Back in late 2018, we announced that MedStar Health’s National Center for Human Factors in Healthcare was one of only two recipients of funding from the U.S. Department of Health and Human Services’ (HHS) Office of the National Coordinator (ONC) for Health Information Technology (IT) to accelerate health IT interoperability.
Over the last two years, the team at MedStar Health, led by Kristen Miller, DrPH, CPPS, has been working to integrate risk calculators into electronic medical records. You can read more about this project on MI2's website, under their featured projects. Using the Atherosclerotic Cardiovascular Disease (ASCVD) 10-Year Risk Calculator, the tool estimates the risk of having a heart attack or stroke within 10 years. By linking it within the EMR, it allows for auto-population of relevant lab values and patient information.

This week, it was exciting to see this great work on the local news!  Dr. Carolina Valdiviezo and patient Cheryl Robinson-Haili were on Fox 5 to share the impact of this program on patient outcomes at MedStar Health.

Congratulations to Dr. Miller and the Human Factors team on implementing this great work.

Tuesday, March 3, 2020

March Motivation

Guest Blogger:
Alana Tuthill
Manager, Human Resources for Diversified Businesses

Monday, March 2 marked National Read Across America Day 2020. This week is was designated as Read Across America week at my daughter Alora's school.

For the first day, students are supposed to wear their favorite hat and she choose her MHRI hat!! 

I asked her why and she said she is proud of MedStar and wants to make sure everyone knows that is where her mommy works.  It is moments like that that make me pause and think about all the amazing things we do at the Research Institute and at MedStar Health - and I am just as proud of MedStar as her!

Monday, March 2, 2020

Just Culture, High Reliability, and the Power of Research

Below is the monthly message for the March 2020 edition of the MHRI newsletter, Focus. This month it is a joint message from myself and Dr. Terry Fairbanks, VP of Quality and Safety.

You can view Focus online at

Dear Friends and Colleagues,

Today we jointly write to you about a just culture, high reliability, and the power of research.

Recently, we returned from the annual MedStar Health Leadership Team retreat which was primarily focused on strategic planning for the next several years. At the onset and throughout the retreat, we were reminded about the failure of Boeing’s 737 MAX and why their corporate culture led to the death of 346 passengers and financial hardship for the company. An NPR interview with Cynthia Cole, who worked at Boeing as an engineer for 32 years says that the company’s safety-first culture started shifting and “greater emphasis on maximizing profits over safety caused all kinds of problems.” A recent Forbes article entitled “What Boeing has taught us about not neglecting company culture” gives examples of the tendency to “avoid speaking up so that you don’t get in the way of success of the endeavors of the organization.” There were specific examples of how the problems in 737’s Max’s auto-throttle system were recognized but employees were afraid to tell their managers or worse, their concerns were discounted.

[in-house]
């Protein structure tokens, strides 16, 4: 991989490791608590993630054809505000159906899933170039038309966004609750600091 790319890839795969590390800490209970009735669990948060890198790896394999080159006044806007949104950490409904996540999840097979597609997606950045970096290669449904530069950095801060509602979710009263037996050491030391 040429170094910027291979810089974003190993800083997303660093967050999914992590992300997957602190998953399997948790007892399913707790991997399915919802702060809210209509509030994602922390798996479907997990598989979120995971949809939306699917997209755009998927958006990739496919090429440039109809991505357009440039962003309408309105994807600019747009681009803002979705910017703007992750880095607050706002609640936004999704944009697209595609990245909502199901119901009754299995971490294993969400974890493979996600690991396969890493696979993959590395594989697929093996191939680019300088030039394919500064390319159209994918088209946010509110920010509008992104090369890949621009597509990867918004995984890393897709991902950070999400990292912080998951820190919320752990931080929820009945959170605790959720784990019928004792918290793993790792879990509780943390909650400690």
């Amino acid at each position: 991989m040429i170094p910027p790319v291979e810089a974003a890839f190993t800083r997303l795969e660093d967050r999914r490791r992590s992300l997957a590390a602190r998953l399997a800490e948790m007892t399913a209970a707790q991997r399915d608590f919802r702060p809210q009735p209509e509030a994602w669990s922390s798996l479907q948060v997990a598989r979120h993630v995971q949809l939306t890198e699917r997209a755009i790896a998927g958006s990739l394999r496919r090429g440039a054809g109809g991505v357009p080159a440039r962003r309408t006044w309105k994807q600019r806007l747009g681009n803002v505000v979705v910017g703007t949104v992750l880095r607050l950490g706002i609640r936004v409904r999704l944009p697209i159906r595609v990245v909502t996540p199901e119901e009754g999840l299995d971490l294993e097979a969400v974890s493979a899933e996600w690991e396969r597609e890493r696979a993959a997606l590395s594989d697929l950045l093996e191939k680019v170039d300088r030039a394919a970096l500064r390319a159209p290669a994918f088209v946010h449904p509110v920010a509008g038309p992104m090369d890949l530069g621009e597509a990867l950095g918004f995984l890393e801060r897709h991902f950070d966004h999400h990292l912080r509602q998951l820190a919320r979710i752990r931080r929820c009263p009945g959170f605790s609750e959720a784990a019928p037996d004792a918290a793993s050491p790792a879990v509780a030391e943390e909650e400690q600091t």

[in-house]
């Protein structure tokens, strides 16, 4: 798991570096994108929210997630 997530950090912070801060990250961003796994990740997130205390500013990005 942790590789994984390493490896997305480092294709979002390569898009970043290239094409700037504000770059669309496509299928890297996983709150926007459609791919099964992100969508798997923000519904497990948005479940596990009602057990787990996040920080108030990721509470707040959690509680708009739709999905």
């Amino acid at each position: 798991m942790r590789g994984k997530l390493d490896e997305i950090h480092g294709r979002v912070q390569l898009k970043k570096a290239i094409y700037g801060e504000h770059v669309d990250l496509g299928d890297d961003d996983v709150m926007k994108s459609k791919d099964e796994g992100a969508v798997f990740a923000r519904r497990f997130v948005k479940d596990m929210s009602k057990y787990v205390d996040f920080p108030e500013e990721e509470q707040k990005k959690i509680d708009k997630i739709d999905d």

The Boeing story is very sad but telling. The Boeing 737 MAX disaster could have been avoided and Boeing could have saved hundreds of lives and billions of dollars if the employees were empowered to speak up and their voice was heard. Same applies in medicine. Lives can be saved by empowering everyone to speak up, voice their concerns, and have an environment where it is safe to be heard. In fact, our Leadership Team retreat started with a safety moment exemplifying this concept when an adverse event was first discovered.

We are proud that MedStar Health has developed an HRO culture based on speaking up, directly addressing adverse events, maintaining transparency with the patient, and applying systems-based learning from serious safety events. This has led to a nationally funded, AHRQ program (CANDOR) which allowed us to further optimize and scale this model approach. This is just one of many examples of how research has help power the creation of a just culture at MedStar Health. More recently, MedStar Health investigators have studied electronic medical record safety and reporting, working to protect patients and clinicians by advocating for transparency and improvements when it comes to these systems.

Research is the pursuit of truth through formalized investigation. Whether it comes from an academic study or via clinical experience at the bedside, it is the power we all need to learn and improve. Medicine will get better and safer as we share what we know and collectively use that knowledge to learn from for long-term success. This is a learning healthcare system.  This is the essence of a high reliability culture and this is MedStar Health.

Thank you for advancing health, quality, and safety at MedStar Health.

Neil & Terry
Neil J. Weissman, M.D.
Chief Scientific Officer, MedStar Health
President, MedStar Health Research Institute
Professor of Medicine, Georgetown University

Rollin J. (Terry) Fairbanks, MD MS
Vice President, Quality & Safety, MedStar Health
Professor of Emergency Medicine, Georgetown University

Read Focus at